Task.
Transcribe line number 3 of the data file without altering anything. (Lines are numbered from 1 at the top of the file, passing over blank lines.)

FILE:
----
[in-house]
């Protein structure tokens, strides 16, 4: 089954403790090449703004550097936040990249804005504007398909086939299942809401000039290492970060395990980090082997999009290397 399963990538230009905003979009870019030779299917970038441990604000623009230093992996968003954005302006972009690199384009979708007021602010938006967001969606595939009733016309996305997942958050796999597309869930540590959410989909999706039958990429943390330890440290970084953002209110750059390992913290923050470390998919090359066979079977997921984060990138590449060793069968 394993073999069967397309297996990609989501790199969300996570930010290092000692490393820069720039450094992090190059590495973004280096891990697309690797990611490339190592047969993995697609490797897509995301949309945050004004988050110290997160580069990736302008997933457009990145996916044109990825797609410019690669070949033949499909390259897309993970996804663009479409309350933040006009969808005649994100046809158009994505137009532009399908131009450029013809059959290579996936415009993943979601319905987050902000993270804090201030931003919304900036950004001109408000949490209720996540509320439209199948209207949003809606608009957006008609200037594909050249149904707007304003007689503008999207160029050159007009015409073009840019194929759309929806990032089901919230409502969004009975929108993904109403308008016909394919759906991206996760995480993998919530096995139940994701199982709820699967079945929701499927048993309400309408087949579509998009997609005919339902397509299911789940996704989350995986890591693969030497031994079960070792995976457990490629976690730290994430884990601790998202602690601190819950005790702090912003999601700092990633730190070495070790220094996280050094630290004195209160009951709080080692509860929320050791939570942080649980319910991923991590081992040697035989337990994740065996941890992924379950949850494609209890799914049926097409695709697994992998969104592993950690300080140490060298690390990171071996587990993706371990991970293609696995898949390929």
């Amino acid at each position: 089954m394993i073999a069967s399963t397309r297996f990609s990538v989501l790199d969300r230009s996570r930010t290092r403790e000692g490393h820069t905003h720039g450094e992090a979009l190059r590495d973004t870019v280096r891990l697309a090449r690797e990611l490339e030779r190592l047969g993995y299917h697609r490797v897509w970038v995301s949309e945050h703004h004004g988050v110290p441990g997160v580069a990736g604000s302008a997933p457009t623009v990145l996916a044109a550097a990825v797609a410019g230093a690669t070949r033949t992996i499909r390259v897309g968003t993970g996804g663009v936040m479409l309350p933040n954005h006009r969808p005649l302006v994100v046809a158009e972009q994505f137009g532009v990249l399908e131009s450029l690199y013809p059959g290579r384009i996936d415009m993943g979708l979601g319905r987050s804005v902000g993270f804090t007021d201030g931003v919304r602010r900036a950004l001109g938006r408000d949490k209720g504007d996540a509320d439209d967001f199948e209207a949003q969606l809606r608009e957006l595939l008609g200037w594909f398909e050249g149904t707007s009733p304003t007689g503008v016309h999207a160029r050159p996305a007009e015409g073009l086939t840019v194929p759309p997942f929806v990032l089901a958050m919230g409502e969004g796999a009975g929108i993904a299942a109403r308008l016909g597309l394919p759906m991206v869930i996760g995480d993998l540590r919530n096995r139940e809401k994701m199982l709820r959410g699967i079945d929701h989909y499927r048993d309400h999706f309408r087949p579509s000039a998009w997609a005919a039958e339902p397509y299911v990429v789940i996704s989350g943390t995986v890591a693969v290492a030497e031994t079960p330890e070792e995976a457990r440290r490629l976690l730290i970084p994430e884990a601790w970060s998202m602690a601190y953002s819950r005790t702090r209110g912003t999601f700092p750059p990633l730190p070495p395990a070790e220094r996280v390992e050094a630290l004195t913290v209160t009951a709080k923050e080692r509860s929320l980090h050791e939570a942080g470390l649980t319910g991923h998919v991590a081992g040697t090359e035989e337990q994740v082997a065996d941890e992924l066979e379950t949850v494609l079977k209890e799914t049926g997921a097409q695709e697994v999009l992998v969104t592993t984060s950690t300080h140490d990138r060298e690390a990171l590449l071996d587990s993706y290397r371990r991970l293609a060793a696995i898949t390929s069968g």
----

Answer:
């Amino acid at each position: 089954m394993i073999a069967s399963t397309r297996f990609s990538v989501l790199d969300r230009s996570r930010t290092r403790e000692g490393h820069t905003h720039g450094e992090a979009l190059r590495d973004t870019v280096r891990l697309a090449r690797e990611l490339e030779r190592l047969g993995y299917h697609r490797v897509w970038v995301s949309e945050h703004h004004g988050v110290p441990g997160v580069a990736g604000s302008a997933p457009t623009v990145l996916a044109a550097a990825v797609a410019g230093a690669t070949r033949t992996i499909r390259v897309g968003t993970g996804g663009v936040m479409l309350p933040n954005h006009r969808p005649l302006v994100v046809a158009e972009q994505f137009g532009v990249l399908e131009s450029l690199y013809p059959g290579r384009i996936d415009m993943g979708l979601g319905r987050s804005v902000g993270f804090t007021d201030g931003v919304r602010r900036a950004l001109g938006r408000d949490k209720g504007d996540a509320d439209d967001f199948e209207a949003q969606l809606r608009e957006l595939l008609g200037w594909f398909e050249g149904t707007s009733p304003t007689g503008v016309h999207a160029r050159p996305a007009e015409g073009l086939t840019v194929p759309p997942f929806v990032l089901a958050m919230g409502e969004g796999a009975g929108i993904a299942a109403r308008l016909g597309l394919p759906m991206v869930i996760g995480d993998l540590r919530n096995r139940e809401k994701m199982l709820r959410g699967i079945d929701h989909y499927r048993d309400h999706f309408r087949p579509s000039a998009w997609a005919a039958e339902p397509y299911v990429v789940i996704s989350g943390t995986v890591a693969v290492a030497e031994t079960p330890e070792e995976a457990r440290r490629l976690l730290i970084p994430e884990a601790w970060s998202m602690a601190y953002s819950r005790t702090r209110g912003t999601f700092p750059p990633l730190p070495p395990a070790e220094r996280v390992e050094a630290l004195t913290v209160t009951a709080k923050e080692r509860s929320l980090h050791e939570a942080g470390l649980t319910g991923h998919v991590a081992g040697t090359e035989e337990q994740v082997a065996d941890e992924l066979e379950t949850v494609l079977k209890e799914t049926g997921a097409q695709e697994v999009l992998v969104t592993t984060s950690t300080h140490d990138r060298e690390a990171l590449l071996d587990s993706y290397r371990r991970l293609a060793a696995i898949t390929s069968g």